I want to find people from a database who has a weight bigger then the average weight:

FROM Player p1, Player p2
WHERE p1.weight > avg(p2.weight)

But I have an error:

Result: misuse of aggregate function avg()

I know that I can write:

FROM Player
WHERE weight > (SELECT AVG(weight)
                FROM Player)

But how can I achieve the same by using self join and without subquery?


Assuming a table like:

    ( player_id int not null primary key
    , weight int not null
    , nationality char(2) not null -- just any additional attribute

insert into player (player_id, weight, nationality)
values (1,70,'SE'), (2,75,'RU'), (3,60,'US');    

The following query appears to work in sqllite (as far as I can tell this is valid SQL99 since p1.weight, p1.nationality is functionally dependent of p1.player_id. Most vendors still implement the more restrictive SQL92 rule for group by). Also note that I prefer ansi join over "," joins, I find them easier to read.

select p1.player_id, p1.weight, p1.nationality
from player p1
cross join player p2
group by p1.player_id
having p1.weight > avg(p2.weight);

having is just syntactic sugar for the chattier:

select player_id, weight, nationality
from (
    select p1.*, avg(p2.weight) as avg_weight
    from player p1
    cross join player p2
    group by p1.player_id
) as t 
where weight > avg_weight;

Another variant is to join against a derived table, pretty much the same query as your original:

select p1.*
from player p1
cross join (
  select avg(weight) as avg_weight
  from player
) as p2 
where p1.weight > p2.avg_weight;

On the other hand you can use window functions to achieve the same thing:

select player_id, weight, nationality
from (
    select p.*
         , avg(weight) OVER () as avg_weight 
    from player p
where weight > avg_weight;

You can find an example at: db-fiddle

| improve this answer | |

This is a good example case for using the WITH clause, also known as CTEs - or COMMON TABLE EXPRESSIONS. Having said that, there is nothing wrong with your working query!

There's no way you're going to avoid using an aggregate here - an average has to be calculated, but below is, what I hope, a good example of using a CTE - even if it's not required in this case.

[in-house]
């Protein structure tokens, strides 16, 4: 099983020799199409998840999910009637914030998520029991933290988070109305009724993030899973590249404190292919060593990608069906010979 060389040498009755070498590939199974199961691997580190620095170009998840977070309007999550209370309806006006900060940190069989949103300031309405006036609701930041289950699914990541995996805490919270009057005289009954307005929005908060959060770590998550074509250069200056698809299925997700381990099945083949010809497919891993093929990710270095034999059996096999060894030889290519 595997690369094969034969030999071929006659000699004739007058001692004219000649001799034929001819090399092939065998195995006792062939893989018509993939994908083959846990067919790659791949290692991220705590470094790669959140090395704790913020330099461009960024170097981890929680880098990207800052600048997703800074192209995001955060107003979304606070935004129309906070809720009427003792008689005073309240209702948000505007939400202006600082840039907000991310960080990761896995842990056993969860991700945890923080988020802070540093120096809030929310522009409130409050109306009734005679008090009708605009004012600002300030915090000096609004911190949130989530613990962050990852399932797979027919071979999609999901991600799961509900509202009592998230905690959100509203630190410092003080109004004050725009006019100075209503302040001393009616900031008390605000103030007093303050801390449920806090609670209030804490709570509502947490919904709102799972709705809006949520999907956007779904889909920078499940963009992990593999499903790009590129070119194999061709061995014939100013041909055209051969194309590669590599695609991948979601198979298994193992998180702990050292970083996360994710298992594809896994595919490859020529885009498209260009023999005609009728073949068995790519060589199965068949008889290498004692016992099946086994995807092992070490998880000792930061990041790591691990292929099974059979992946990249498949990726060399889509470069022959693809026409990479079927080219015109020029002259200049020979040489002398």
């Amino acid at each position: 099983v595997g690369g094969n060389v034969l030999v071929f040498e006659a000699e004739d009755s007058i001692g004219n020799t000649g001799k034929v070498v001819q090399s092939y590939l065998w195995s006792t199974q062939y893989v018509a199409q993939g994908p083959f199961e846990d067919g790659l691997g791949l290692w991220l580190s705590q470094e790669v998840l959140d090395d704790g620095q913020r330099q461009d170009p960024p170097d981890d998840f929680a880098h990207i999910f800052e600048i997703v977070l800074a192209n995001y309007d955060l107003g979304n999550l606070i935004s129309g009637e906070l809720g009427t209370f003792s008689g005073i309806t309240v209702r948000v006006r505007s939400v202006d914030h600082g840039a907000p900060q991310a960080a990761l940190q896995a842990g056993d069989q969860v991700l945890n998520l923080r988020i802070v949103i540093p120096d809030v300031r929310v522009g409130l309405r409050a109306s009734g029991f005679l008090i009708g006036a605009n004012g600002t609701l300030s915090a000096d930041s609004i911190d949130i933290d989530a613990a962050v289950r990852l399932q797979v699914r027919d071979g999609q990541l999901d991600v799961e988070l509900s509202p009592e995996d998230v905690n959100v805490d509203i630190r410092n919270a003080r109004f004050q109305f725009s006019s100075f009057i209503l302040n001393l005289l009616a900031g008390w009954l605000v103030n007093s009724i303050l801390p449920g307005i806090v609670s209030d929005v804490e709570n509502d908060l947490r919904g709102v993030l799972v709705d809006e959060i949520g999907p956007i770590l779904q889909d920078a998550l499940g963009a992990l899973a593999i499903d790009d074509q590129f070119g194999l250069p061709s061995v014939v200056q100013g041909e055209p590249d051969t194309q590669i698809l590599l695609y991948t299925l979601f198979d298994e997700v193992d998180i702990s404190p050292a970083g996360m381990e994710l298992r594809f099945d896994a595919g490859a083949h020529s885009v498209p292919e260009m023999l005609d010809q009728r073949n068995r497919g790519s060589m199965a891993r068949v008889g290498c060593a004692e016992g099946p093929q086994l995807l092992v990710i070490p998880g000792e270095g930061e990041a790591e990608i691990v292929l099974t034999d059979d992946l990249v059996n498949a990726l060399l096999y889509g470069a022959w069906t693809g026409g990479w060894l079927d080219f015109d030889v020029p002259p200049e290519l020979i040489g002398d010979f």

In fact, CTEs are never absolutely required, they're just an elegant shorthand that can take subqueries out of the body of the main query and really help readability and thereby reduce bugs (and stress!).

To address this issue, I did the following (dbfiddle):


Then some simple data:

INSERT INTO player VALUES (1, 60), (2, 70), (3, 80), (4, 90);

Then, the query:

  SELECT AVG(weight) AS w_avg FROM player
SELECT * FROM player WHERE weight > (SELECT w_avg FROM wa);

which gives (correct) result:

id  weight
 3      80
 4      90

CTEs are a really powerful way of simplifying queries and are well worth putting into your toolbox! p.s. welcome to the forum! :-)

| improve this answer | |
  • Is it possible to do it only using one SELECT statement? Probable with self-join like the first query in the question? – Kenenbek Arzymatov Jun 2 '19 at 8:03
  • Nope - I don't think so! You have a choice of your original working query or mine. You have to get an average and then compare it with every player's weight. I can't see any way of doing it in the manner you suggest! Though it would be kind of cool if your notation could be made to work - a suggestion for the ISO SQL committee perhaps :-) - but then, I'm sure this must have been considered? – Vérace Jun 2 '19 at 8:19
  • @RomaKarageorgievich, you can use having instead of where or add a nesting level. – Lennart Jun 2 '19 at 19:20

If you really want to avoid a subquery for some reason, and if you're using a recent version of sqlite (3.25 or newer), you can use a window function to calculate if each row is greater than the average, and check that when you're iterating over the rows returned by the query, but it won't actually filter out the rows that aren't greater from the results:

SELECT *, weight > avg(weight) OVER () AS bigger_than_average FROM Player;

The bigger_than_average column will be either 1 or 0 depending on the condition.

| improve this answer | |

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